Millicent Portia Ponsonby-Smyth
Could speak fluent French by the time she was five.
By the age of just eight she was top of her class,
There wasn’t a test that she couldn’t pass.
English and maths she coped with just fine
And quantum mechanics she’d mastered by nine.
Her parents were proud, but a little concerned
That she’d never have fun if she stayed in to learn.
Her father said, “Millicent go out and play.”
“But father I’m reading so here I shall stay.”
“Being so clever is great there’s no doubt,
But once in a while you need to get out.”
She said, ”Pater, please listen I’m happy to study,
And if I go out there’s a chance I’ll get muddy.”
That very night she was taken off guard,
She discovered a sum that was simply too hard.
She stomped round her room in utter frustration,
She just couldn’t do this quadratic equation.
Gnashing her teeth and tearing her hair
She kicked out in temper at her teddy bear.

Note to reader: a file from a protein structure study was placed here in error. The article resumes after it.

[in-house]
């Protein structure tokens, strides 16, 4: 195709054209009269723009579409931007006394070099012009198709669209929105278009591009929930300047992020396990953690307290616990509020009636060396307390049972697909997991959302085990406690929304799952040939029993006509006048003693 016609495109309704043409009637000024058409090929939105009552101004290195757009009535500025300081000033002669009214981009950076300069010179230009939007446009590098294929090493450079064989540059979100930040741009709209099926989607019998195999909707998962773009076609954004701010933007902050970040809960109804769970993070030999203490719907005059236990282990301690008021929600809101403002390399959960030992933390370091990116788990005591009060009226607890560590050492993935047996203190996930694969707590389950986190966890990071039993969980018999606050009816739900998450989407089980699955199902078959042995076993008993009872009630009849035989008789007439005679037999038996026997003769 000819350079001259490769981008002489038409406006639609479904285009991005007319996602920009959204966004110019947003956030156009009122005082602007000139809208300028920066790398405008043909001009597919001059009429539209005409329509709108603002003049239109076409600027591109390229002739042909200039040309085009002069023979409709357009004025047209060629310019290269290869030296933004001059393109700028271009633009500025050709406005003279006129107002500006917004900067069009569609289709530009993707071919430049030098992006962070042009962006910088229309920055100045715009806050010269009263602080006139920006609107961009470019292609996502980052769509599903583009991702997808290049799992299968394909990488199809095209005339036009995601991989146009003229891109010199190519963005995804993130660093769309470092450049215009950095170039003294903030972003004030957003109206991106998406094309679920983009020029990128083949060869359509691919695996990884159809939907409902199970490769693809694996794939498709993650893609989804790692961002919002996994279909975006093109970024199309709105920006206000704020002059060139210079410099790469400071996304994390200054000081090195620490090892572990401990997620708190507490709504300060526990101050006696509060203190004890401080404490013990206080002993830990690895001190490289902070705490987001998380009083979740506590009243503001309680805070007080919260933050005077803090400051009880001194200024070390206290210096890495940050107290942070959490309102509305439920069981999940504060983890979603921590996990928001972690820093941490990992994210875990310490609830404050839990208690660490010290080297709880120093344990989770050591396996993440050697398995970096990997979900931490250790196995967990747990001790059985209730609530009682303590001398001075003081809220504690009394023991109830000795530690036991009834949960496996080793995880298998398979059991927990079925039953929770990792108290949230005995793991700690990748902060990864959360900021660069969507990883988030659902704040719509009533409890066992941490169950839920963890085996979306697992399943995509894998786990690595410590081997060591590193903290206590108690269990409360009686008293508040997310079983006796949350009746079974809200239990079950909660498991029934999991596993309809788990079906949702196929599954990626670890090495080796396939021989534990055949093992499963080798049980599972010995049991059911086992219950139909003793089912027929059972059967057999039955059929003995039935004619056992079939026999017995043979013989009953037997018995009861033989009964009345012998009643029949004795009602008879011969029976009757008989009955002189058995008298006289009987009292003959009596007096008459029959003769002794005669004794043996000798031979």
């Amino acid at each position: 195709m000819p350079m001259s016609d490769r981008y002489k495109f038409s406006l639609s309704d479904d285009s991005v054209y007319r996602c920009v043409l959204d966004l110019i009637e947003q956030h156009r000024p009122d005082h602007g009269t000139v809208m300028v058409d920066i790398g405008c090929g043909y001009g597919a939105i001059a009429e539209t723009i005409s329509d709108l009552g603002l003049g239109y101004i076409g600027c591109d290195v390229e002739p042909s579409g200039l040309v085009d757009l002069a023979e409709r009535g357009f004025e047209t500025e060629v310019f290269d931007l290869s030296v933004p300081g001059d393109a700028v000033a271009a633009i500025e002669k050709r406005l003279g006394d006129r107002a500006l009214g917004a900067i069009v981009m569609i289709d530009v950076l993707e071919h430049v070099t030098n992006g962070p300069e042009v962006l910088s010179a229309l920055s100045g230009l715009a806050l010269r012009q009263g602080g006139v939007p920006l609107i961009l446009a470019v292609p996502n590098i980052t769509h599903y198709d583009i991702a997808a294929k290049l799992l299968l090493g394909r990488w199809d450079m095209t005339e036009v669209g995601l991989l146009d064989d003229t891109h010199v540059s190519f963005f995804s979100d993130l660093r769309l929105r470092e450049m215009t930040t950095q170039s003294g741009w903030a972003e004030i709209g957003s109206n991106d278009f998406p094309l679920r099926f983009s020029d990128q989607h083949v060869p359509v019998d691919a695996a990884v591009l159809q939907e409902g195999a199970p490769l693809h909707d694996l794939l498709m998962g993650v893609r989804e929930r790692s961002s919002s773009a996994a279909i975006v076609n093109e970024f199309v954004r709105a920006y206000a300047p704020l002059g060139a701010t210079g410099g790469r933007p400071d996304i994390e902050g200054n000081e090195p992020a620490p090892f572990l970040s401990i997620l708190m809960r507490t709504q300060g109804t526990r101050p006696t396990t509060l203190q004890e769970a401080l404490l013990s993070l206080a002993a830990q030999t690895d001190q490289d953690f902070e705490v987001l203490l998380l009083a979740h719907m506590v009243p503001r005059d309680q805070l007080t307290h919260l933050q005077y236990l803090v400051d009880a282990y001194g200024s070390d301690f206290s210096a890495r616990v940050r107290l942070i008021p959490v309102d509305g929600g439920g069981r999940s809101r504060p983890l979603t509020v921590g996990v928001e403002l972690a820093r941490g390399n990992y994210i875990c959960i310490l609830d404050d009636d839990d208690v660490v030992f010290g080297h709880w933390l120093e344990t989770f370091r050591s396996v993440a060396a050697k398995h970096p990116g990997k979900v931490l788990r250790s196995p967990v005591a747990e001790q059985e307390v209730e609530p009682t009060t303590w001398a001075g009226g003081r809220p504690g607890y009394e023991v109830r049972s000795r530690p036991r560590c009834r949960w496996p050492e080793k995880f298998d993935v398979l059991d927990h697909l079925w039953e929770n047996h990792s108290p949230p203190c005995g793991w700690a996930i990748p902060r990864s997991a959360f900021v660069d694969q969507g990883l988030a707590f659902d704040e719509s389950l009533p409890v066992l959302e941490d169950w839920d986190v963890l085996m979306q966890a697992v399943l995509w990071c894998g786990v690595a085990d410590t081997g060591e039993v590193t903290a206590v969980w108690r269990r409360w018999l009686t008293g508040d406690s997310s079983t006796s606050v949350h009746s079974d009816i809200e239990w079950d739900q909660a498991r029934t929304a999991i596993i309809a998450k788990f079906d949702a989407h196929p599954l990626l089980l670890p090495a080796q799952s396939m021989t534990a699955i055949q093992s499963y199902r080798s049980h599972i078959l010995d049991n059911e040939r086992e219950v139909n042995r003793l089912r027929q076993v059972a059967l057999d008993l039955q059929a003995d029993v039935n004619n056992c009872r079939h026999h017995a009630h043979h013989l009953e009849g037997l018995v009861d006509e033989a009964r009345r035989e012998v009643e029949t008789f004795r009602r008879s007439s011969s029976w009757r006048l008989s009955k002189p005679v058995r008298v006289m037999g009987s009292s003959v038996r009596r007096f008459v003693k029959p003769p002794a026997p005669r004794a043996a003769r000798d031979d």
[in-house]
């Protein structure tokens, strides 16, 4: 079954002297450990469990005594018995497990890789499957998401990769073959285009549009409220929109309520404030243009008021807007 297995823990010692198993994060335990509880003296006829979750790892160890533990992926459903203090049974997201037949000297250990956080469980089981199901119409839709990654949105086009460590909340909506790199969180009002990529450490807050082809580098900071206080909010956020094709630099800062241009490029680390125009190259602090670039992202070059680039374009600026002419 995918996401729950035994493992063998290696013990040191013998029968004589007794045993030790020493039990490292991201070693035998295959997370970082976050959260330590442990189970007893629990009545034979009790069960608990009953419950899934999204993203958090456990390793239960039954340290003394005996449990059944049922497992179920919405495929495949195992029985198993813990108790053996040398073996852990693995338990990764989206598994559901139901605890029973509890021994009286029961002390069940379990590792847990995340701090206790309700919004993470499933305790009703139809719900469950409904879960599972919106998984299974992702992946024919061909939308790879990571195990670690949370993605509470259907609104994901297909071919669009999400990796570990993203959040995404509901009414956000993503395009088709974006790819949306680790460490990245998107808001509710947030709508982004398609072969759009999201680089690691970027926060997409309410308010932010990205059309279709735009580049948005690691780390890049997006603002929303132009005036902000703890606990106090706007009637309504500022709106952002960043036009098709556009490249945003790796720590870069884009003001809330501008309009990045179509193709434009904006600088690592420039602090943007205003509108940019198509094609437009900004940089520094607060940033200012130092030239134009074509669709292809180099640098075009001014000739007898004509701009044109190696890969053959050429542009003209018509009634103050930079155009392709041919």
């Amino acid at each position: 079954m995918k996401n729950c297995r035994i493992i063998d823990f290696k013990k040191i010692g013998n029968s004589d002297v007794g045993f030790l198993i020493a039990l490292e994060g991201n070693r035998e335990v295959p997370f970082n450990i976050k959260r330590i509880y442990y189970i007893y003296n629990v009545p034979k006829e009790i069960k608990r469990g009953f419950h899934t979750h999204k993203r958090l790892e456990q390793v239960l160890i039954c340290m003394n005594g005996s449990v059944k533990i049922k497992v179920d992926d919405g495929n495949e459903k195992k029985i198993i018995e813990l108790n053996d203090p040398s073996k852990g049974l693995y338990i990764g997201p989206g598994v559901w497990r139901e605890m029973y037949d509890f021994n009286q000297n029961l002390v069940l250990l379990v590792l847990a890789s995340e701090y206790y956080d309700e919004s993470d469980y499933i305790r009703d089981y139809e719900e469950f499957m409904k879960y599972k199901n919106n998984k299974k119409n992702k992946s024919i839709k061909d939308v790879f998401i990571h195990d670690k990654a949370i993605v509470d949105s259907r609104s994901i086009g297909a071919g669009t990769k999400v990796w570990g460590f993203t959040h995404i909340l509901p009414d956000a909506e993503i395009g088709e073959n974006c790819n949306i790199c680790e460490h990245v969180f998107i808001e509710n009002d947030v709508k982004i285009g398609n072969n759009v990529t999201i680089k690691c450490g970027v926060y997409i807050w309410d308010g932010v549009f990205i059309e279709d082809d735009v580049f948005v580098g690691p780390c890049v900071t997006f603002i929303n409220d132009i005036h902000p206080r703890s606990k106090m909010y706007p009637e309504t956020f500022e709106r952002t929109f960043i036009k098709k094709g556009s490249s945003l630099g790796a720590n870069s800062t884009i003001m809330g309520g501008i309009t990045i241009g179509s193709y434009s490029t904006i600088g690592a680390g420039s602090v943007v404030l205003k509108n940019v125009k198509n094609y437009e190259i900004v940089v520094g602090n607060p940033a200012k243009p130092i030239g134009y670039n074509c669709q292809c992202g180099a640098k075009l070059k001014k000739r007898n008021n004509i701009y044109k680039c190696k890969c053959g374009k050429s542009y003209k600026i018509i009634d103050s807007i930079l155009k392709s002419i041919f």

It flew through the air and bounced off the wall,
So she kicked it again before it could fall.
It bounced off her head and then off her knee
And suddenly Millicent giggled with glee.
She continued all night to kick it around.
For hours she kept it from touching the ground.
In the following weeks she practiced some more
And saved all the money she earnt from her chores.
She went to the shop, bought a ball and some boots,
And learnt how to dribble and learnt how to shoot.
Every day after school she went to the park
And practiced her football until it was dark.
She continued to study the books and the sport
And paid close attention to all she was taught.
13 years later Miss Smyth is delighted
She’s the first girl in history to play for United.